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Deficit target widens, but budget should pass

THE ONE annual vote which has the potential to bring cabinets to their knees promises no nail-biting experiences for the Slovak government this year. Robert Fico and his team delivered this year’s state budget to parliament on November 26 after amending some of the numbers in the October 15 cabinet-approved draft and citing the looming global economic slowdown as the main reason for doing so.

Finance Minister Počiatek attending a parliamentary session on the state budget. (Source: ČTK)

THE ONE annual vote which has the potential to bring cabinets to their knees promises no nail-biting experiences for the Slovak government this year. Robert Fico and his team delivered this year’s state budget to parliament on November 26 after amending some of the numbers in the October 15 cabinet-approved draft and citing the looming global economic slowdown as the main reason for doing so.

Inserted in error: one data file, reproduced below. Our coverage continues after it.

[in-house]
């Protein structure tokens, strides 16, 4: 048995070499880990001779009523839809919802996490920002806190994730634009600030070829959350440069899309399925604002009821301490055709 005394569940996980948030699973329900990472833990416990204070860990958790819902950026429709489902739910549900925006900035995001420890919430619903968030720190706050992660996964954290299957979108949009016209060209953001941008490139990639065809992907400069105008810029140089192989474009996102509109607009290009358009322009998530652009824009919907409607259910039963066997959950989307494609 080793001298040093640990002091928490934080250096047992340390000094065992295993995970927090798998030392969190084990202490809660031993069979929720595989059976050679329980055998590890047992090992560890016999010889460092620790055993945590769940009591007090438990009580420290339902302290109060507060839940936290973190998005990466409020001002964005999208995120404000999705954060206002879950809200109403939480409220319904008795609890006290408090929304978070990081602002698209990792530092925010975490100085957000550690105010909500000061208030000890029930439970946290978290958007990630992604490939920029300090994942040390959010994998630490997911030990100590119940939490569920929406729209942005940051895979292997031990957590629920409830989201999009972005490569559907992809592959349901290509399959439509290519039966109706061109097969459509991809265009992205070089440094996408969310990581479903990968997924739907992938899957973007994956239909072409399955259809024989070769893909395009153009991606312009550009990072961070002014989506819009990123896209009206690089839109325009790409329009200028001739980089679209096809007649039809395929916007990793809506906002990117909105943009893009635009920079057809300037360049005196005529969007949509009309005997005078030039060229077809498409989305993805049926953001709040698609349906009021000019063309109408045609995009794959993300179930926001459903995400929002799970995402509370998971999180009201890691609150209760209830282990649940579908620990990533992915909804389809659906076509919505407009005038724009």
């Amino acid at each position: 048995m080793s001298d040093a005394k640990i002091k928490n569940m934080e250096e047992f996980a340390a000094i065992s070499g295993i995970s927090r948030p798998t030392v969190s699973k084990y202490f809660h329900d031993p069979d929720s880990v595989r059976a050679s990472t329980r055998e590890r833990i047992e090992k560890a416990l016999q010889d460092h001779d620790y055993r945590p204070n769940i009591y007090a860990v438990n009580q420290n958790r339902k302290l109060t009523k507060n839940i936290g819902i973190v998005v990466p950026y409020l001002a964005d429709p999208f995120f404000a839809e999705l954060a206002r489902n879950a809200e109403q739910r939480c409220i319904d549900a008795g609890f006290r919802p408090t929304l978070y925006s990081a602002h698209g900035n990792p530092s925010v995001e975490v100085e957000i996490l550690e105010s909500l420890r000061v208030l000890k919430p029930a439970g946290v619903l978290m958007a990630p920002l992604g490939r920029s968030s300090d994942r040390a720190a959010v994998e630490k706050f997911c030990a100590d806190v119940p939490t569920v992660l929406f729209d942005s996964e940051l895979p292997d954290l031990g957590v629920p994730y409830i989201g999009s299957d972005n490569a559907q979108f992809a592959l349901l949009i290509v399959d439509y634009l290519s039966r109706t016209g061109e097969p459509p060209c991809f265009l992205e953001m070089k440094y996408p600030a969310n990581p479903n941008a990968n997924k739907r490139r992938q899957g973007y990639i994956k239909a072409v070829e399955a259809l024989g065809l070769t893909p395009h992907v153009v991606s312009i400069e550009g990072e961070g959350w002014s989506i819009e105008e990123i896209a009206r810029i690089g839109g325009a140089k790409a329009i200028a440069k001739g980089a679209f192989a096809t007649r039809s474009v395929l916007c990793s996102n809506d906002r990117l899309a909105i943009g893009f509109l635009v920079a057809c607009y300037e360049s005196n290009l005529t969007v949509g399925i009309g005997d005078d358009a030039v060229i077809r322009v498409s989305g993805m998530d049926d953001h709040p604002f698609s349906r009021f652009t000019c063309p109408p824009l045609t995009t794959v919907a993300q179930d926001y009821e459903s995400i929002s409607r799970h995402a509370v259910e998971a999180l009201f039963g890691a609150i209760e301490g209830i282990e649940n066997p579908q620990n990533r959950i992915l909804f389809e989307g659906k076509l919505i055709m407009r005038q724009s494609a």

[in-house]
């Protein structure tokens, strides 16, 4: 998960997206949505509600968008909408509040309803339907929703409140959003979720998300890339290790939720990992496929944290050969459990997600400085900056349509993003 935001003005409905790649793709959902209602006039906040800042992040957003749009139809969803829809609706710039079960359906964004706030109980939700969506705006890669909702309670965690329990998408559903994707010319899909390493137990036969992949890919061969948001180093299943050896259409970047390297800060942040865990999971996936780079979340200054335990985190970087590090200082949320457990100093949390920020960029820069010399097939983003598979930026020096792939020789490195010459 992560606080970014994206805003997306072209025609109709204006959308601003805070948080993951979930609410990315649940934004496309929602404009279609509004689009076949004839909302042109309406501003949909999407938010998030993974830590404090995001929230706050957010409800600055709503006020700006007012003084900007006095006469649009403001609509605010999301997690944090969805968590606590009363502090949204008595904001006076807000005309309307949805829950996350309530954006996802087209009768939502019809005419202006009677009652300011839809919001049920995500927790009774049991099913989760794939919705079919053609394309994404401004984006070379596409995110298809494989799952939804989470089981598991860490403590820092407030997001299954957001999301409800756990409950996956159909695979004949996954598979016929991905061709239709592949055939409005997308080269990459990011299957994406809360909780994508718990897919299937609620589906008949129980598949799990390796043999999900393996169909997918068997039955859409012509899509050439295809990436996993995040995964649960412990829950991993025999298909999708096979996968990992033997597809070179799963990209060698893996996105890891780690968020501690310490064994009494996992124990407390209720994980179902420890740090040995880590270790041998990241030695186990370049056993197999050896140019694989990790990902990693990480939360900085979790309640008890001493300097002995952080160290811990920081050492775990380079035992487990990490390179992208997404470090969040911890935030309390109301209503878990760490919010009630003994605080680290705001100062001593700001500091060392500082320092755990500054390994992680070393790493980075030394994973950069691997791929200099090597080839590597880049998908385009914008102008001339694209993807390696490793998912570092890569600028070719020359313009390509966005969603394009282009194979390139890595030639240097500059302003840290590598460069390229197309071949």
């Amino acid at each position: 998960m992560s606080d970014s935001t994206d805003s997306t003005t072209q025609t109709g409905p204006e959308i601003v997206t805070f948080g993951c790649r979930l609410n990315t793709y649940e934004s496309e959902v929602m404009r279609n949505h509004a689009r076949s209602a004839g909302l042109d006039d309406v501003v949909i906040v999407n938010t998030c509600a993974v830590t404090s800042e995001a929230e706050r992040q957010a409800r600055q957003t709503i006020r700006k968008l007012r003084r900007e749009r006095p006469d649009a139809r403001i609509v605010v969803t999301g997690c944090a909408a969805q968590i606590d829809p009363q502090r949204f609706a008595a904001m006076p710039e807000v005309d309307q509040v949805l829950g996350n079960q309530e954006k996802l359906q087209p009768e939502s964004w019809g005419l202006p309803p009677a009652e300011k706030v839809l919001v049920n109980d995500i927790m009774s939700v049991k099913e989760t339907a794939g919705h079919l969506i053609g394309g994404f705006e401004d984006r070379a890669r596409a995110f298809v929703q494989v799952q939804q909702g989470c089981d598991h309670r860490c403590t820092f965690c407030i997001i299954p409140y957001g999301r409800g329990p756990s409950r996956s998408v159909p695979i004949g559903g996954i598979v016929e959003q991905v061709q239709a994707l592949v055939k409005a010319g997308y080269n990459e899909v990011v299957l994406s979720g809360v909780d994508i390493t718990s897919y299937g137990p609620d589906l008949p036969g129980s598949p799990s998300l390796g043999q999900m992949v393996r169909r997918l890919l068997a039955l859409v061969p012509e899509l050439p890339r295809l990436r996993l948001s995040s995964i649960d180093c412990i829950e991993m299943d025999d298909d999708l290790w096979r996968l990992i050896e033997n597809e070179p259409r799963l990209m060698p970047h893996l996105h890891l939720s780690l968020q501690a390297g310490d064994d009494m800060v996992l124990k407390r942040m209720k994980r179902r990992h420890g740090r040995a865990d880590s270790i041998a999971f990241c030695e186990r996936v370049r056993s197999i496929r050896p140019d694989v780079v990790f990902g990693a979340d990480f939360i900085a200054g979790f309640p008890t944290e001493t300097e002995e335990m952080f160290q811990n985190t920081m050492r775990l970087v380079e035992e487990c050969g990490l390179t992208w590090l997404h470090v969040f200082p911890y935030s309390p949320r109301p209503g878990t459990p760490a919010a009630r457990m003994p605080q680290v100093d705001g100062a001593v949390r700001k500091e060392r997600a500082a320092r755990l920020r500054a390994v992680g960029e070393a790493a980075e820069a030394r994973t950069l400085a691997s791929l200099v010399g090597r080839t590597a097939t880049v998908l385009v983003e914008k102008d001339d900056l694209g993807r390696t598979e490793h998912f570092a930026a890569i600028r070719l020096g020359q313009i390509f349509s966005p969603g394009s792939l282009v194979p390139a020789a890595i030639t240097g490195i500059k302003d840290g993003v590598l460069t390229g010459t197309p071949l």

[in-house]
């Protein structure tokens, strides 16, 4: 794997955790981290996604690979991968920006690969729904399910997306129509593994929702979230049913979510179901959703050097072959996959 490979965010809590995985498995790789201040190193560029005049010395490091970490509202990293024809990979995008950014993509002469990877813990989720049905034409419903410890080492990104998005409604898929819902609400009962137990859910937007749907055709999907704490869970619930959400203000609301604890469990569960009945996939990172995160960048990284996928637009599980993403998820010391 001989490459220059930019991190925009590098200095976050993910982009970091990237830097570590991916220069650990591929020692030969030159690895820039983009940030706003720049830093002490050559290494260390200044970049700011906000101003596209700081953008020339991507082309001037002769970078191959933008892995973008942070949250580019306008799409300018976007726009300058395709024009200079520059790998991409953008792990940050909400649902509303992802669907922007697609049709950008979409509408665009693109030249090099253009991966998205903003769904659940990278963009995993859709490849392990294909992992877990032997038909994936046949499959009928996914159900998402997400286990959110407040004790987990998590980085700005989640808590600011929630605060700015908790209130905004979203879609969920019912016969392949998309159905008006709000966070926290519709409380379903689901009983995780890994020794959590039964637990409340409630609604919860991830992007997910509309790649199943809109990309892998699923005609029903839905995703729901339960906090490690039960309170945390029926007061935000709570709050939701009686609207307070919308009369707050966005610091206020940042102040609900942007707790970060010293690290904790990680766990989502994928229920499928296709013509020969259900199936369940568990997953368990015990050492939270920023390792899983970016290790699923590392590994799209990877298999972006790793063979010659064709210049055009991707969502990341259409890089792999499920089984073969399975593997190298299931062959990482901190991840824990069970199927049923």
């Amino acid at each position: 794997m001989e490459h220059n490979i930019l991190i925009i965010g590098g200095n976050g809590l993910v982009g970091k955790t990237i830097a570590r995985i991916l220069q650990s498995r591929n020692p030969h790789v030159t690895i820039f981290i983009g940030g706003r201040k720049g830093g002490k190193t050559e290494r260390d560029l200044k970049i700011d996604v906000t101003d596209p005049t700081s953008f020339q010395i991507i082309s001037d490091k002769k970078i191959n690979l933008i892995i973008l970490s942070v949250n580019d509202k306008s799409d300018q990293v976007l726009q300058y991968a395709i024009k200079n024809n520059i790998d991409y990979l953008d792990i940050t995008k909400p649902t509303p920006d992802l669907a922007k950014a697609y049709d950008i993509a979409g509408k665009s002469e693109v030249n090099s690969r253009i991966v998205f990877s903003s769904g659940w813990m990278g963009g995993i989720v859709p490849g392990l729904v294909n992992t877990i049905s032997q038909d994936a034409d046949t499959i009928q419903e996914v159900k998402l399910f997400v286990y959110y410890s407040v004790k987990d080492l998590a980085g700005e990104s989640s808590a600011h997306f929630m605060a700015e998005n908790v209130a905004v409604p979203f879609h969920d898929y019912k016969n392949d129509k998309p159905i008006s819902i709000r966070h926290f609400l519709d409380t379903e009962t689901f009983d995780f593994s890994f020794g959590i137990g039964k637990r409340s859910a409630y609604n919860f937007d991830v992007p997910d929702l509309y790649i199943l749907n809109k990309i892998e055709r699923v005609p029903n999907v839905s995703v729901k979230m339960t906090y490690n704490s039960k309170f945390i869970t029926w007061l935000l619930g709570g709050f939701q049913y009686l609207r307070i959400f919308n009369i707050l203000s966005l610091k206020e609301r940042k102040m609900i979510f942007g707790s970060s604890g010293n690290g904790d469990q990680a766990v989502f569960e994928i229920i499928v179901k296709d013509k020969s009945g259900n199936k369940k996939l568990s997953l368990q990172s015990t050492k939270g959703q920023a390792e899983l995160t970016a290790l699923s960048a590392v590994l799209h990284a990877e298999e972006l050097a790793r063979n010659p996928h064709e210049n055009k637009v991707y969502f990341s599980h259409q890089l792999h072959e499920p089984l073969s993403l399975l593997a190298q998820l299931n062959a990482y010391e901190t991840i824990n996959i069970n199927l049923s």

The Fico team reduced budgeted revenues by €122.7 million to €13.099 billion and widened the planned deficit from €886.7 million to €1.009 billion. Planned spending was left unchanged at €14.109 billion. The state’s fiscal deficit target thus rises from the originally planned 1.7 percent of gross domestic product (GDP) to 2.08 percent.

What Finance Minister Ján Počiatek called a healthy state budget tuned to people, the opposition dubbed a short-sighted plan which fails to create conditions for sustainable economic growth.

Finance Ministry spokesman Miroslav Šmál told The Slovak Spectator that the financial crisis is the main reason behind the higher deficit target.

Due to the global crisis the ministry has modified its prognosis for economic growth for 2009 from 6.5 percent to 4.6 percent, which also has implications for the state budget, Šmál said. He added that he doesn’t expect any further revision of the deficit target.